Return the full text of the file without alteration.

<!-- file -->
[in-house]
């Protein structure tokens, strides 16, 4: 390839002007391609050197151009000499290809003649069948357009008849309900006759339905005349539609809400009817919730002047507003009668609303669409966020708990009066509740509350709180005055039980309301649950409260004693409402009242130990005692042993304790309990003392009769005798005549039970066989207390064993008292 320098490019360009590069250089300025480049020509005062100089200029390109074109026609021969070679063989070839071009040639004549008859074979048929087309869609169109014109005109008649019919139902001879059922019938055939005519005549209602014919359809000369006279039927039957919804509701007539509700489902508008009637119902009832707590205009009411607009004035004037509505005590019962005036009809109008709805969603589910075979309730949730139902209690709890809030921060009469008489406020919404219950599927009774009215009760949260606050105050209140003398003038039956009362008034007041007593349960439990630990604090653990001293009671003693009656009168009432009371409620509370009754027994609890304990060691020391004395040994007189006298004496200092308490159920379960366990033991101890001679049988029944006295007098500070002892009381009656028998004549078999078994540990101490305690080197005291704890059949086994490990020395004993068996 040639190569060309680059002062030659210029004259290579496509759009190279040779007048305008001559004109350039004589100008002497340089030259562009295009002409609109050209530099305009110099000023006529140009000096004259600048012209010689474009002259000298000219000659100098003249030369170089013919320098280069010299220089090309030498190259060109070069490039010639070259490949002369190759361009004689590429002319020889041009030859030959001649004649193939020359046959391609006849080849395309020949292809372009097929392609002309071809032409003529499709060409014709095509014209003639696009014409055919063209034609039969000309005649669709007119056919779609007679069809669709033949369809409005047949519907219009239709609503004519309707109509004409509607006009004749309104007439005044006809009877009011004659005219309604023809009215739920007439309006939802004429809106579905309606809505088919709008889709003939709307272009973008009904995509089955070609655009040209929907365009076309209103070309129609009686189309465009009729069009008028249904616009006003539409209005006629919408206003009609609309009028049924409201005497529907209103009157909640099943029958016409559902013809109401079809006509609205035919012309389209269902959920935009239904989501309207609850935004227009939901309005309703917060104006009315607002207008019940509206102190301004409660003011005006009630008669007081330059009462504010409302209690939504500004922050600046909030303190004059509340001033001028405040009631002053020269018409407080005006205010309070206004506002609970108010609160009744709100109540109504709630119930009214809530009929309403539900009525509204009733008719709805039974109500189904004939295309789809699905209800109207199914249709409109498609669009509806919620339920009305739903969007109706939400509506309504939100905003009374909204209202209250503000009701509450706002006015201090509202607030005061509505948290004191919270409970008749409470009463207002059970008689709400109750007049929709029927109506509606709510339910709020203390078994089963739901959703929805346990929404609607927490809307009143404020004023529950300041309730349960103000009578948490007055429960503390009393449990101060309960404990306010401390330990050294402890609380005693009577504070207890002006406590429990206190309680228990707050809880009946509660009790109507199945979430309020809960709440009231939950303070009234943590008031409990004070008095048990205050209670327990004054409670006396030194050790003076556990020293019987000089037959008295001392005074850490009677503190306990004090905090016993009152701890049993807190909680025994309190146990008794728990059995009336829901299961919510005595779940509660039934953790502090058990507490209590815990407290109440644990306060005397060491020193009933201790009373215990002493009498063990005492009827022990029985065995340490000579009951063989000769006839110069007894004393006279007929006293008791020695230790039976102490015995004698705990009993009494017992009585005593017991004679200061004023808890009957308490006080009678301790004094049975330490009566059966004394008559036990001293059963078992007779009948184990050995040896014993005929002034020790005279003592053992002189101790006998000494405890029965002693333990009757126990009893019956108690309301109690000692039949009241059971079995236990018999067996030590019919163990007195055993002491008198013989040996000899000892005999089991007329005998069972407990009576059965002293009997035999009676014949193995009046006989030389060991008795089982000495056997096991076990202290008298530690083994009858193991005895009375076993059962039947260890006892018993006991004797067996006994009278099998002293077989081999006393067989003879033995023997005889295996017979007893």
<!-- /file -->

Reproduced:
[in-house]
């Protein structure tokens, strides 16, 4: 390839002007391609050197151009000499290809003649069948357009008849309900006759339905005349539609809400009817919730002047507003009668609303669409966020708990009066509740509350709180005055039980309301649950409260004693409402009242130990005692042993304790309990003392009769005798005549039970066989207390064993008292 320098490019360009590069250089300025480049020509005062100089200029390109074109026609021969070679063989070839071009040639004549008859074979048929087309869609169109014109005109008649019919139902001879059922019938055939005519005549209602014919359809000369006279039927039957919804509701007539509700489902508008009637119902009832707590205009009411607009004035004037509505005590019962005036009809109008709805969603589910075979309730949730139902209690709890809030921060009469008489406020919404219950599927009774009215009760949260606050105050209140003398003038039956009362008034007041007593349960439990630990604090653990001293009671003693009656009168009432009371409620509370009754027994609890304990060691020391004395040994007189006298004496200092308490159920379960366990033991101890001679049988029944006295007098500070002892009381009656028998004549078999078994540990101490305690080197005291704890059949086994490990020395004993068996 040639190569060309680059002062030659210029004259290579496509759009190279040779007048305008001559004109350039004589100008002497340089030259562009295009002409609109050209530099305009110099000023006529140009000096004259600048012209010689474009002259000298000219000659100098003249030369170089013919320098280069010299220089090309030498190259060109070069490039010639070259490949002369190759361009004689590429002319020889041009030859030959001649004649193939020359046959391609006849080849395309020949292809372009097929392609002309071809032409003529499709060409014709095509014209003639696009014409055919063209034609039969000309005649669709007119056919779609007679069809669709033949369809409005047949519907219009239709609503004519309707109509004409509607006009004749309104007439005044006809009877009011004659005219309604023809009215739920007439309006939802004429809106579905309606809505088919709008889709003939709307272009973008009904995509089955070609655009040209929907365009076309209103070309129609009686189309465009009729069009008028249904616009006003539409209005006629919408206003009609609309009028049924409201005497529907209103009157909640099943029958016409559902013809109401079809006509609205035919012309389209269902959920935009239904989501309207609850935004227009939901309005309703917060104006009315607002207008019940509206102190301004409660003011005006009630008669007081330059009462504010409302209690939504500004922050600046909030303190004059509340001033001028405040009631002053020269018409407080005006205010309070206004506002609970108010609160009744709100109540109504709630119930009214809530009929309403539900009525509204009733008719709805039974109500189904004939295309789809699905209800109207199914249709409109498609669009509806919620339920009305739903969007109706939400509506309504939100905003009374909204209202209250503000009701509450706002006015201090509202607030005061509505948290004191919270409970008749409470009463207002059970008689709400109750007049929709029927109506509606709510339910709020203390078994089963739901959703929805346990929404609607927490809307009143404020004023529950300041309730349960103000009578948490007055429960503390009393449990101060309960404990306010401390330990050294402890609380005693009577504070207890002006406590429990206190309680228990707050809880009946509660009790109507199945979430309020809960709440009231939950303070009234943590008031409990004070008095048990205050209670327990004054409670006396030194050790003076556990020293019987000089037959008295001392005074850490009677503190306990004090905090016993009152701890049993807190909680025994309190146990008794728990059995009336829901299961919510005595779940509660039934953790502090058990507490209590815990407290109440644990306060005397060491020193009933201790009373215990002493009498063990005492009827022990029985065995340490000579009951063989000769006839110069007894004393006279007929006293008791020695230790039976102490015995004698705990009993009494017992009585005593017991004679200061004023808890009957308490006080009678301790004094049975330490009566059966004394008559036990001293059963078992007779009948184990050995040896014993005929002034020790005279003592053992002189101790006998000494405890029965002693333990009757126990009893019956108690309301109690000692039949009241059971079995236990018999067996030590019919163990007195055993002491008198013989040996000899000892005999089991007329005998069972407990009576059965002293009997035999009676014949193995009046006989030389060991008795089982000495056997096991076990202290008298530690083994009858193991005895009375076993059962039947260890006892018993006991004797067996006994009278099998002293077989081999006393067989003879033995023997005889295996017979007893």